The importance of a healthy digestive system

As from this year, the Portuguese Society of Gastroenterology (SPG) has designated the month of June as National Digestive Disease Health Month.

According to this institution, people continue to not value common symptoms, such as heartburn, diarrhoea and abdominal pain, often only going to the doctor in the very advanced stages of illness, where the prognosis can be fatal.

Despite digestive cancer being the most frequent and the one that kills the most, there is still a great lack of knowledge concerning the digestive system. It is, after all, the largest system in the human body and includes many vital organs. Screening and prevention of this system shows very poor results.

According to the SPG, it is very important that people consult a gastroenterologist before they feel ill or even before there are any symptoms. Just as blood count and cholesterol are tested regularly, liver test analysis should be done. Between the age of 45-50, colon cancer screening should not be missed. It is also important to know that polyps appear throughout life and, if not removed, they can turn cancerous.

Some of the pillars in the prevention of disease are: a balanced diet, exercising regularly, avoiding and correcting obesity, and periodic consultations with a gastroenterologist. Ensuring good digestive health, alongside an early diagnosis – obtained with regular analyses, colonoscopies and endoscopies – are considered the most effective way to reduce mortality, including cancer.

As far as food is concerned, it is importance to mention intestinal microbiome. Like the human genome, the intestinal microbiome represents the genetic heritage of the microorganisms that live within us: an ecosystem of more than 100 trillion (mostly bacteria) that live in our digestive system. According to scientists, a number far superior to the stars in the universe.

It is now known that these microorganisms can help prevent and regulate infections throughout the body, from respiratory problems, metabolic, inflammatory, urinary tract diseases, allergies, or even diseases of the intestine itself.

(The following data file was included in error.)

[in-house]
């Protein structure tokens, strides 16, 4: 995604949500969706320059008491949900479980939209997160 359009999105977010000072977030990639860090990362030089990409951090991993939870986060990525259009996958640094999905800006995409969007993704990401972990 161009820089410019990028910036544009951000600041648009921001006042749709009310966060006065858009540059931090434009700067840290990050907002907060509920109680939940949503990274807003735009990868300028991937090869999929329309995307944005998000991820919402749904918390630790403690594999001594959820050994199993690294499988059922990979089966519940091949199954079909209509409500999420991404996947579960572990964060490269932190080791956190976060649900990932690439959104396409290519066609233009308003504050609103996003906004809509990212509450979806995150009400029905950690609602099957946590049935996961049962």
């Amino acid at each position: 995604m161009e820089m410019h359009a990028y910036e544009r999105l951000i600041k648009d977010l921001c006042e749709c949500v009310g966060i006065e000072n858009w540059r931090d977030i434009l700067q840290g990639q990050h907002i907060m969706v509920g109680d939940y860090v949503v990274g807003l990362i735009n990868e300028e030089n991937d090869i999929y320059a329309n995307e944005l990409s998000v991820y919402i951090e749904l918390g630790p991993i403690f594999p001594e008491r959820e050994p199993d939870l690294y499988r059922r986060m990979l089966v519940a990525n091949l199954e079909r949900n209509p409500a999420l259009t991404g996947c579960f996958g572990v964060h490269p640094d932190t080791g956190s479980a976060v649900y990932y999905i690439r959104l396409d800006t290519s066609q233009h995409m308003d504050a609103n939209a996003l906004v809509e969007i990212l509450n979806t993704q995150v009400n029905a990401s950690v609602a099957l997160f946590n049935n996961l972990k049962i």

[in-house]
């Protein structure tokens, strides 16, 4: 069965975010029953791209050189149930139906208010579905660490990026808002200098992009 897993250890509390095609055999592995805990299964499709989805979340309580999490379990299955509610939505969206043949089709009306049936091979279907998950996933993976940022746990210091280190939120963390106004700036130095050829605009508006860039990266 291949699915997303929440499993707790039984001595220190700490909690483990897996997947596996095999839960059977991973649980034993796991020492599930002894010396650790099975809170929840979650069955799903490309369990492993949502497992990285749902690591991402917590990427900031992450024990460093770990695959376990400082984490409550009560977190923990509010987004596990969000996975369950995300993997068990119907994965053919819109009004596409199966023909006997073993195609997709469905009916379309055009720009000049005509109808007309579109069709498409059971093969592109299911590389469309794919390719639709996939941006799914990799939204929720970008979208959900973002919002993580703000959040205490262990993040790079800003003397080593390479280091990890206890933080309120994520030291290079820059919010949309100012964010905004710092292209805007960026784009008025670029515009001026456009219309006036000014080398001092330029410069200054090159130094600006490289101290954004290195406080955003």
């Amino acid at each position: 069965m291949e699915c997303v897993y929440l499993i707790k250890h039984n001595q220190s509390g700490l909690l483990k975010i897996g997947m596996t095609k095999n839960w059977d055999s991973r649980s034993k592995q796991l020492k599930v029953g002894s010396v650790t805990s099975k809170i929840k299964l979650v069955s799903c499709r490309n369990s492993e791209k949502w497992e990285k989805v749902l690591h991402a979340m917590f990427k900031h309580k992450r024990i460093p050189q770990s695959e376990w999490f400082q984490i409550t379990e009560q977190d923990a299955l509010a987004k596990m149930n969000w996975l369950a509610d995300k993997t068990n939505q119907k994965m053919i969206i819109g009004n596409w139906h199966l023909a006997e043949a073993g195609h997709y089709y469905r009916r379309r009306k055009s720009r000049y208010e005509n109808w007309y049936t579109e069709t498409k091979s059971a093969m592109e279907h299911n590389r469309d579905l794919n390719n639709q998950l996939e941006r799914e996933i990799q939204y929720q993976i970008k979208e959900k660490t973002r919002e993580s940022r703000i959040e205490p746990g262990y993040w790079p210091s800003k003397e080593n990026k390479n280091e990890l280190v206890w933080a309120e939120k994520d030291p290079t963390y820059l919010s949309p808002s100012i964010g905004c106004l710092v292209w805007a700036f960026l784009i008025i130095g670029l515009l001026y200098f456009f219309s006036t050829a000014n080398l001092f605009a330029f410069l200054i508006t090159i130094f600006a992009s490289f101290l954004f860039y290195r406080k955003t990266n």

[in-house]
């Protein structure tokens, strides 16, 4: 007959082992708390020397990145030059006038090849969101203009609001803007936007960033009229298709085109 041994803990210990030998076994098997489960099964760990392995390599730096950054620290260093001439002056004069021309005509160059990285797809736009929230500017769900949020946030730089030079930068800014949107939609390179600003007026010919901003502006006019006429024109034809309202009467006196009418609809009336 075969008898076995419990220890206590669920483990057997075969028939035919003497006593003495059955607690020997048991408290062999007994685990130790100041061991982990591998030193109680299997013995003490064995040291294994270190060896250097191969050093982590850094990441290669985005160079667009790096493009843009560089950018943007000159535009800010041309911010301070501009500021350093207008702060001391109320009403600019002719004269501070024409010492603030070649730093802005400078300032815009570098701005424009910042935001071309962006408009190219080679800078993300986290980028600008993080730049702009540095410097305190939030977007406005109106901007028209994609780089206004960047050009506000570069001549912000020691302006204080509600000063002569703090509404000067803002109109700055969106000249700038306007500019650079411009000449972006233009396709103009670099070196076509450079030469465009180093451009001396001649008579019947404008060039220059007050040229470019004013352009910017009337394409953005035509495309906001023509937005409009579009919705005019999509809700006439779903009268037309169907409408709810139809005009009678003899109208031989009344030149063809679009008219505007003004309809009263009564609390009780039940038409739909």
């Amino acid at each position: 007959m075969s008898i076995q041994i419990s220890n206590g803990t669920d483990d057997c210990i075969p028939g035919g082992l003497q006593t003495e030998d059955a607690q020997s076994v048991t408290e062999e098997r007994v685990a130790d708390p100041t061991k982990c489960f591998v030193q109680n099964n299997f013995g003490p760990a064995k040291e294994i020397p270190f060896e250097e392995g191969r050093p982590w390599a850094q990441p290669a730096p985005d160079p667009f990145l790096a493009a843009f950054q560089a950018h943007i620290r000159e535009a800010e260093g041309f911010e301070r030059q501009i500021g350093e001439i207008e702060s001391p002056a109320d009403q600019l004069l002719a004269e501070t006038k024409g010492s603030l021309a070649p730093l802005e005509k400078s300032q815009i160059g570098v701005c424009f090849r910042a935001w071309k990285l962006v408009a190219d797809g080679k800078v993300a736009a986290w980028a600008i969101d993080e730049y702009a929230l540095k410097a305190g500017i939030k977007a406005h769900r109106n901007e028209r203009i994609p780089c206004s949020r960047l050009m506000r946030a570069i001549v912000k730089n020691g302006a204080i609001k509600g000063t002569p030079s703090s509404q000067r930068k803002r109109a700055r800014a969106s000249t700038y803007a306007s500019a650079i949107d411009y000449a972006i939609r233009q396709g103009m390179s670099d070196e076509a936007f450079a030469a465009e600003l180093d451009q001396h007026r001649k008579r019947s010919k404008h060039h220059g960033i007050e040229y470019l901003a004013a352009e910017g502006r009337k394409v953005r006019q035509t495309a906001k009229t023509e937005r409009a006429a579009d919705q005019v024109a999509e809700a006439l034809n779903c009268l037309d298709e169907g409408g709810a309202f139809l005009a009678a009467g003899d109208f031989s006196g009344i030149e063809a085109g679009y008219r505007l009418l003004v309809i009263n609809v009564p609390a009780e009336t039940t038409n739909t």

The composition of the microbiome evolves throughout life, as the result of different external influences. A diversified diet, associated with healthy lifestyle habits, will have a positive impact on the digestive system, resulting in an increase of the protective bacteria.

The consumption of prebiotics and probiotics also helps to optimise the microbiome. Prebiotics function as food for microorganisms and are present in vegetables and fruits (e.g. garlic, onions, asparagus, tomatoes, bananas, plums, apples, nuts, almonds, grains and cereals).

On the other hand, probiotics are microorganisms that are beneficial to our health, digestive comfort, regulation of the immune system, compensate external aggression such as stress, poor diet or when we are taking antibiotics. Most probiotics originate from bacteria commonly used to ferment food, such as those found in yoghurts and fermented milk.

Therefore, the food we eat daily not only feeds our bodies but also nourishes trillions of microorganisms that live in our digestive system, without which it would be difficult to survive. Despite the growing scientific evidence on the importance of microbiome, much remains to be known about the function of this “organ”.

Until then, let us remember Hippocrates’ famous phrase (father of medicine, third century BC): “All diseases begin in the intestine and, in the same way, the cure also begins there.” So, let’s take care of our microbiome.

Article submitted by HPA Health Group